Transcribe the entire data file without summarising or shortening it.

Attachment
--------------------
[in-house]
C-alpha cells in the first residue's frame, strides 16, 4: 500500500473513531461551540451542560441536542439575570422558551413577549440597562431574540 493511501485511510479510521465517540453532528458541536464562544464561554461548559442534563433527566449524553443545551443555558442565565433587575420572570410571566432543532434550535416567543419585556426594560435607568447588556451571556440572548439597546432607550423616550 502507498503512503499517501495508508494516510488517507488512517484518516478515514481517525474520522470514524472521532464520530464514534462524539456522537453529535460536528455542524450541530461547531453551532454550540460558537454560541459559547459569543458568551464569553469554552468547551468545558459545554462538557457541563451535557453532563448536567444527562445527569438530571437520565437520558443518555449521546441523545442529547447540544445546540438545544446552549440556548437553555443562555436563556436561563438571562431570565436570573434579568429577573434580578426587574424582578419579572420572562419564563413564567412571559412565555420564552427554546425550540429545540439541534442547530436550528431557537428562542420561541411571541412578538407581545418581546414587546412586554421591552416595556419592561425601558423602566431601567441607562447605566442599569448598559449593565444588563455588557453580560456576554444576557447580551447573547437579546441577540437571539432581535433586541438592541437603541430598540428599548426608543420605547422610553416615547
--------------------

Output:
[in-house]
C-alpha cells in the first residue's frame, strides 16, 4: 500500500473513531461551540451542560441536542439575570422558551413577549440597562431574540 493511501485511510479510521465517540453532528458541536464562544464561554461548559442534563433527566449524553443545551443555558442565565433587575420572570410571566432543532434550535416567543419585556426594560435607568447588556451571556440572548439597546432607550423616550 502507498503512503499517501495508508494516510488517507488512517484518516478515514481517525474520522470514524472521532464520530464514534462524539456522537453529535460536528455542524450541530461547531453551532454550540460558537454560541459559547459569543458568551464569553469554552468547551468545558459545554462538557457541563451535557453532563448536567444527562445527569438530571437520565437520558443518555449521546441523545442529547447540544445546540438545544446552549440556548437553555443562555436563556436561563438571562431570565436570573434579568429577573434580578426587574424582578419579572420572562419564563413564567412571559412565555420564552427554546425550540429545540439541534442547530436550528431557537428562542420561541411571541412578538407581545418581546414587546412586554421591552416595556419592561425601558423602566431601567441607562447605566442599569448598559449593565444588563455588557453580560456576554444576557447580551447573547437579546441577540437571539432581535433586541438592541437603541430598540428599548426608543420605547422610553416615547